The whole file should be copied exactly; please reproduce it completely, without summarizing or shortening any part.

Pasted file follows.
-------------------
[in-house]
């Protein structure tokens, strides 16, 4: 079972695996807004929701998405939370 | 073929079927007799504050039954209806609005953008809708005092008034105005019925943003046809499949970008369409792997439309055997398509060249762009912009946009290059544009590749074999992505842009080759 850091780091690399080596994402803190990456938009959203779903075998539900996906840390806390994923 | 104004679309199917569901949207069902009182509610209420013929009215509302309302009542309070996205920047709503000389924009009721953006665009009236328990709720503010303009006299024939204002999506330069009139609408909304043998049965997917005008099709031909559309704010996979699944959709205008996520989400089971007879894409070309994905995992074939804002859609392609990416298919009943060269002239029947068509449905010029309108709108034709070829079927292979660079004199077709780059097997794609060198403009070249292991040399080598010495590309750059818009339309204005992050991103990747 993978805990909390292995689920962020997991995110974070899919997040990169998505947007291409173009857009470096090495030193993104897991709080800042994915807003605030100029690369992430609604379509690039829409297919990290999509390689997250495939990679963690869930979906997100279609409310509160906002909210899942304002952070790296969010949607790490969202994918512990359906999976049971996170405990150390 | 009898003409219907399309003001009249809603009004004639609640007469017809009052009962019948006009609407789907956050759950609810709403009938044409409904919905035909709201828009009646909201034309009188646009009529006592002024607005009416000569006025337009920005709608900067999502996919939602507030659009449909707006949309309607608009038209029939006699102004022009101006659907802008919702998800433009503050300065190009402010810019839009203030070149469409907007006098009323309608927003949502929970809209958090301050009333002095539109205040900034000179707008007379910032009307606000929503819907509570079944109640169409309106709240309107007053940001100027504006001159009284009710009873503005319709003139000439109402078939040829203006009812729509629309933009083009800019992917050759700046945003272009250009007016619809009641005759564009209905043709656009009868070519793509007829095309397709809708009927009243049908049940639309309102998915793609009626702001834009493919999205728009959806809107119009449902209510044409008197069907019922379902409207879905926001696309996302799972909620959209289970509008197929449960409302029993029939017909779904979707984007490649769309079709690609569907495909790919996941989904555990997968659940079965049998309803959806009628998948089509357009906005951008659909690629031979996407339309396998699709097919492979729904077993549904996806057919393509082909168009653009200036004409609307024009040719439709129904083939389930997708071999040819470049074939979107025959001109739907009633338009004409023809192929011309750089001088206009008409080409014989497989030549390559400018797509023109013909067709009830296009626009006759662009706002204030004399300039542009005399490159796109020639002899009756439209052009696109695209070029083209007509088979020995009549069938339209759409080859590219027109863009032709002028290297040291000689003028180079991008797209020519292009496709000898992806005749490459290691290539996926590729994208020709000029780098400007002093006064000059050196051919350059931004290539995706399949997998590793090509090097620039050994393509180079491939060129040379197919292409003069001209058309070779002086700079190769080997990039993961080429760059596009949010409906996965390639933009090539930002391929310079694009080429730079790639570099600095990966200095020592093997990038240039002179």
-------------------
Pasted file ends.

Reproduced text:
[in-house]
């Protein structure tokens, strides 16, 4: 079972695996807004929701998405939370 | 073929079927007799504050039954209806609005953008809708005092008034105005019925943003046809499949970008369409792997439309055997398509060249762009912009946009290059544009590749074999992505842009080759 850091780091690399080596994402803190990456938009959203779903075998539900996906840390806390994923 | 104004679309199917569901949207069902009182509610209420013929009215509302309302009542309070996205920047709503000389924009009721953006665009009236328990709720503010303009006299024939204002999506330069009139609408909304043998049965997917005008099709031909559309704010996979699944959709205008996520989400089971007879894409070309994905995992074939804002859609392609990416298919009943060269002239029947068509449905010029309108709108034709070829079927292979660079004199077709780059097997794609060198403009070249292991040399080598010495590309750059818009339309204005992050991103990747 993978805990909390292995689920962020997991995110974070899919997040990169998505947007291409173009857009470096090495030193993104897991709080800042994915807003605030100029690369992430609604379509690039829409297919990290999509390689997250495939990679963690869930979906997100279609409310509160906002909210899942304002952070790296969010949607790490969202994918512990359906999976049971996170405990150390 | 009898003409219907399309003001009249809603009004004639609640007469017809009052009962019948006009609407789907956050759950609810709403009938044409409904919905035909709201828009009646909201034309009188646009009529006592002024607005009416000569006025337009920005709608900067999502996919939602507030659009449909707006949309309607608009038209029939006699102004022009101006659907802008919702998800433009503050300065190009402010810019839009203030070149469409907007006098009323309608927003949502929970809209958090301050009333002095539109205040900034000179707008007379910032009307606000929503819907509570079944109640169409309106709240309107007053940001100027504006001159009284009710009873503005319709003139000439109402078939040829203006009812729509629309933009083009800019992917050759700046945003272009250009007016619809009641005759564009209905043709656009009868070519793509007829095309397709809708009927009243049908049940639309309102998915793609009626702001834009493919999205728009959806809107119009449902209510044409008197069907019922379902409207879905926001696309996302799972909620959209289970509008197929449960409302029993029939017909779904979707984007490649769309079709690609569907495909790919996941989904555990997968659940079965049998309803959806009628998948089509357009906005951008659909690629031979996407339309396998699709097919492979729904077993549904996806057919393509082909168009653009200036004409609307024009040719439709129904083939389930997708071999040819470049074939979107025959001109739907009633338009004409023809192929011309750089001088206009008409080409014989497989030549390559400018797509023109013909067709009830296009626009006759662009706002204030004399300039542009005399490159796109020639002899009756439209052009696109695209070029083209007509088979020995009549069938339209759409080859590219027109863009032709002028290297040291000689003028180079991008797209020519292009496709000898992806005749490459290691290539996926590729994208020709000029780098400007002093006064000059050196051919350059931004290539995706399949997998590793090509090097620039050994393509180079491939060129040379197919292409003069001209058309070779002086700079190769080997990039993961080429760059596009949010409906996965390639933009090539930002391929310079694009080429730079790639570099600095990966200095020592093997990038240039002179």